Tech & Science
Astronauts Conduct 6-Hour Spacewalk To Boost Space Station’s Power Supply : Space : Science World Report
Astronaut carrying out a spacewalk.
(Photo: RT/YouTube screenshot)
Two astronauts stepped outside the International Space Station (ISS) on Friday, Jan. 13, to perform a 6-hour spacewalk for changing aging batteries for the power grid of the laboratory. The recent upgrade will boost and keep the ISS running into the next years, according to NASA.
The nearly 6 and a half hour spacewalk was collectively carried out by U.S. astronaut Shane Kimbrough and French astronaut Thomas Pesquet. By the way, this was the fourth spacewalk of Kimbrough's profession and the first one for Pesquet. The duo left the ISS' airlock at around 6:30 a.m. EST to perform the job of changing the batteries and total many other maintenance tasks prior to going back inside the space laboratory just before 12:30 p.m. EST.The astronauts continued the work began during a spacewalk earlier in January to fit an array of 428-pound lithium-ion battery packs to the ISS' solar power system. "The new lithium-ion batteries and adapter plates change the nickel-hydrogen batteries presently used on the station to keep electrical energy produced by the station's solar arrays," NASA mentioned."These new batteries offer an improved power capability for operations with a lighter mass and a smaller volume than the nickel-hydrogen batteries."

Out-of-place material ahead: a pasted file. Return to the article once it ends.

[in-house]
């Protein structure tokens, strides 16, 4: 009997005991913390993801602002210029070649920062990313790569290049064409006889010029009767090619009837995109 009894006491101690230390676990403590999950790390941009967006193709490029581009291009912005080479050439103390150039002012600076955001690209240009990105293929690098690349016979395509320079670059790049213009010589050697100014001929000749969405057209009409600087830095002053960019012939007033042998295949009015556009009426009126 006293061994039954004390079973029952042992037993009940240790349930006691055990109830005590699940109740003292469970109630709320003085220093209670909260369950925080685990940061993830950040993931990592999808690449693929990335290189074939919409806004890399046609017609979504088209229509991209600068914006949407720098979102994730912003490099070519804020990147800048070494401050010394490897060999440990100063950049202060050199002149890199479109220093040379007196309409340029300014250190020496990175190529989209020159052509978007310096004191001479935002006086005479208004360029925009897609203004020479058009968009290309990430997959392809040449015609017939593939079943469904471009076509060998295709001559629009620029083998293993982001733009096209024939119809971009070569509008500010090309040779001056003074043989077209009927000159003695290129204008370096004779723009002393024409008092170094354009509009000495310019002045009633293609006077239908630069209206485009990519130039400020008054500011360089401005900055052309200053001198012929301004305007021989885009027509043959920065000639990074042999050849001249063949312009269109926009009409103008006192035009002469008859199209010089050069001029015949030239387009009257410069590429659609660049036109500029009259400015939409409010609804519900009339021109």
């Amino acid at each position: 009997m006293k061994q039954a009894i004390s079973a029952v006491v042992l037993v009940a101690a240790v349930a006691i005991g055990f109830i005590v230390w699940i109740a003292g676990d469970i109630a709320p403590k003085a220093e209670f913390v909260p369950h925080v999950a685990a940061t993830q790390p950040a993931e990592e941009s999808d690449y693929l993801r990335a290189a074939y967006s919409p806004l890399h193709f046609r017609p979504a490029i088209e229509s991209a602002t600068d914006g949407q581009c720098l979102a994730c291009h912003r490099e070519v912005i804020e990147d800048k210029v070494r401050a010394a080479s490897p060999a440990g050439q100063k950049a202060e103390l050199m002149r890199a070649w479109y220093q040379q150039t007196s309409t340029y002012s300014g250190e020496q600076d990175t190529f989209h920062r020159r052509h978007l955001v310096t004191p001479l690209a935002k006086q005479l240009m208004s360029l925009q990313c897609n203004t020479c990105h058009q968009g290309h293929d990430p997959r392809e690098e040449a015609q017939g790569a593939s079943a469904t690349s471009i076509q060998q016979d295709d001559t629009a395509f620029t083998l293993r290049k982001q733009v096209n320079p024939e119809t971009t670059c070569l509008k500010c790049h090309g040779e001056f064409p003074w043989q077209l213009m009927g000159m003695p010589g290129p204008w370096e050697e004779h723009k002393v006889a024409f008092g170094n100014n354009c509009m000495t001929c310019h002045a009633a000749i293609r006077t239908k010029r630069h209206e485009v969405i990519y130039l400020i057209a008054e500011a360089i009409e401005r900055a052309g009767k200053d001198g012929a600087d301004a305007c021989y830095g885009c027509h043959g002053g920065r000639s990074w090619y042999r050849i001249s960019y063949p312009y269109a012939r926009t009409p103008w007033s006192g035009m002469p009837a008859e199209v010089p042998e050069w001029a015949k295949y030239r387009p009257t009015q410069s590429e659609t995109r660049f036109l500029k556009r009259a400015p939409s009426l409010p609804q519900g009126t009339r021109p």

The first six of the brand-new 24 lithium-ion batteries were transported to the spaceport station in December aboard a Japanese HTV cargo ship. The remaining 18 brand-new lithium-ion battery packs will be taken to the ISS through Japanese resupply missions in the future.
According to the United States National Aeronautics and Space Administration, it will take three more years to complete the flying area laboratory's power system upgrade that will keep it practical till at least 2024. The ISS is solar energy and draws power from its batteries while flying through darkness. The International Spaceport station is a $100 billion research study lab that is owned and operated by 16 nations and is as big as a five-bedroom house, based on a science news.